Article  Google Scholar 

  19. 19.

    Schultz-Larsen K, Avlund K: Tiredness in daily activities: A subjective measure for the identification of frailty among non-disabled community living adults. Arch Gerontol Geriatr. 2007, 44: 83-93.

    Article  PubMed  Google Scholar 

  20. 20.

    Zuckerman JD, Koval KJ, Aharonoff G, Hiebert R, Skovron ML: A functional recovery scores for elderly hip fracture patients: I. Development. J Orthop Trauma. 2000, 14: 20-5. 10.1097/00005131-200001000-00005.

    CAS  Article  PubMed  Google Scholar 

  21. 21.

    Volkert D, Berner YN, Berry E, Cederholm T, Coti Bertrand P, Milne A, Palmblad J, Schneider St, Sobotka L, Stanga Z, DGEM, Lenzen-Grossimlinghaus R, Krys U, Pirlich M, Herbst B, Schütz T, Schröer W, Weinrebe W, Ockenga J, Lochs H: ESPEN guidelines on enteral nutrition: Geriatrics. Clin Nutr. 2006, 25: 330-60. 10.1016/j.clnu.2006.01.012.

    CAS  Article  PubMed  Google Scholar 

  22. 22.

    Liu CJ, Latham NK: Progressive resistance strength training for improving physical functioning in older adults. Cochrane Database of Systematic Reviews. 2009, CD002759-DOI: 10.1002/14651858.CD002759.pub2, 3

  23. 23.

    Milne AC, Potter J, Vivanti A, Avenell A: Protein and energy supplementation in elderly people at risk from malnutrition (Review). Cochrane Database of Systematic Reviews. 2009, CD003288-DOI: 10.1002/14651858.CD003288.pub3, 2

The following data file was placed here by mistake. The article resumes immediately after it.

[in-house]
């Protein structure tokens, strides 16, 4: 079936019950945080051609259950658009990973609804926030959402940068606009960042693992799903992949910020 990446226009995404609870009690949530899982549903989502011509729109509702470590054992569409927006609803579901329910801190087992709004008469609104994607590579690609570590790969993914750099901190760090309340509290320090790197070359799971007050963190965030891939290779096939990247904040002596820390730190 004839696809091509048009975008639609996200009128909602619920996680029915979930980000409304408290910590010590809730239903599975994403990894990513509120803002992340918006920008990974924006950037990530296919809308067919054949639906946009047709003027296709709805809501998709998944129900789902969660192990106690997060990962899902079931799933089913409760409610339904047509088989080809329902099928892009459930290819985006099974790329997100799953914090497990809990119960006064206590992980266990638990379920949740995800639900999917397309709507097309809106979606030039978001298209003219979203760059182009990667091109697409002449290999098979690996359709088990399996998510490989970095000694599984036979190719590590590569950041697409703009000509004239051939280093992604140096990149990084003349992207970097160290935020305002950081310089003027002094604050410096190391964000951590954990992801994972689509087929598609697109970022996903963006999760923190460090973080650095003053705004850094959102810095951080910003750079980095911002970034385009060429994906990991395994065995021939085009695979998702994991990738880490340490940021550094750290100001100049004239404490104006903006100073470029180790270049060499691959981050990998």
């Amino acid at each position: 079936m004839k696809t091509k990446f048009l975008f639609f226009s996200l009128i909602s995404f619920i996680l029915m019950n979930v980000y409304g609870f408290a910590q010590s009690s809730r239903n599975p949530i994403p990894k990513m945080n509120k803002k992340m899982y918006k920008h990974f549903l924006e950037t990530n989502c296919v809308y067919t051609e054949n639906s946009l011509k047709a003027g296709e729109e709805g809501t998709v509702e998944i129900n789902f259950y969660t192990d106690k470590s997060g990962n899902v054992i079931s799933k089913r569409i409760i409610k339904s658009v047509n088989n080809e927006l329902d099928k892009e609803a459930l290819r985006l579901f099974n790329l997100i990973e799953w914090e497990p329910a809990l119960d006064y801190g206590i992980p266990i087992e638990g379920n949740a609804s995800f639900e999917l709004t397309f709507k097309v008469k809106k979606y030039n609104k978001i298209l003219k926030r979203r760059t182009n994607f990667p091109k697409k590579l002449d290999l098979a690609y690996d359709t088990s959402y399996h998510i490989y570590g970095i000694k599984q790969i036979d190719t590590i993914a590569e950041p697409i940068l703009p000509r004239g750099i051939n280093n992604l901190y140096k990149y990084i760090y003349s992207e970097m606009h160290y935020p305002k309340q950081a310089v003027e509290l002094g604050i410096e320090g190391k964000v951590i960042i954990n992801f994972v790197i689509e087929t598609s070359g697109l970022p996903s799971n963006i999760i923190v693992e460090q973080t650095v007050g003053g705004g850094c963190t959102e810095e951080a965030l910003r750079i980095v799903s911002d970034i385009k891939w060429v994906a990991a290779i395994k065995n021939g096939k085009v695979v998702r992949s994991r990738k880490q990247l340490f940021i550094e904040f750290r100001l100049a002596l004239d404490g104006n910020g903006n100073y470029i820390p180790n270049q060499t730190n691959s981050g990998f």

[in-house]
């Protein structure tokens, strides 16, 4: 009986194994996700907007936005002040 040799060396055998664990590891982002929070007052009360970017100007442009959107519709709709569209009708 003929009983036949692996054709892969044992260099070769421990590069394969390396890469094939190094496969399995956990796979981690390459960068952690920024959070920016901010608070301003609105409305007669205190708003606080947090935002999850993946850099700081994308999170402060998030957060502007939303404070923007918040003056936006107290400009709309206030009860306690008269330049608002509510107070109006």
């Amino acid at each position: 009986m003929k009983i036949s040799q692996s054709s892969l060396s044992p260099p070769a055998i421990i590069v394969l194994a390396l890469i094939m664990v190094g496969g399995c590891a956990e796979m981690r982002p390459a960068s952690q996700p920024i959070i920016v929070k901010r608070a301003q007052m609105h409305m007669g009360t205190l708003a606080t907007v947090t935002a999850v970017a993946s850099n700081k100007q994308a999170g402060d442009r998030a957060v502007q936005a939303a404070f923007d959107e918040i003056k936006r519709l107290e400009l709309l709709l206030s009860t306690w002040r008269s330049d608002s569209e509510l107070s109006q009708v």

Pre-publication history

  1. The pre-publication history for this paper can be accessed here:

Download references


The project has been funded by grants from the Health Insurance Foundation and the Tryg Foundation. They are both non-commercial founds and have no role in study design; in the collection, analysis; interpretation and publication of data.

Author information



Corresponding author

Correspondence to Anne Marie Beck.

Additional information

Competing interests

The authors declare that they have no competing interests.

Authors' contributions

All authors contributed to the design of the study. AMB prepared the grant application and drafted the manuscript, while SK, BSH, RLS and KTJ contributed to drafts of the manuscript. All authors have read and approve the publication of the final manuscript.

Rights and permissions

This article is published under license to BioMed Central Ltd. This is an Open Access article distributed under the terms of the Creative Commons Attribution License (, which permits unrestricted use, distribution, and reproduction in any medium, provided the original work is properly cited.

Reprints and Permissions

About this article

Cite this article

Beck, A.M., Kjær, S., Hansen, B.S. et al. Study protocol: follow-up home visits with nutrition: a randomised controlled trial. BMC Geriatr 11, 90 (2011).

Download citation


  • Geriatric Patient
  • Mini Nutritional Assessment
  • Nutritional Risk
  • Hand Grip Strength
  • Registered Dietician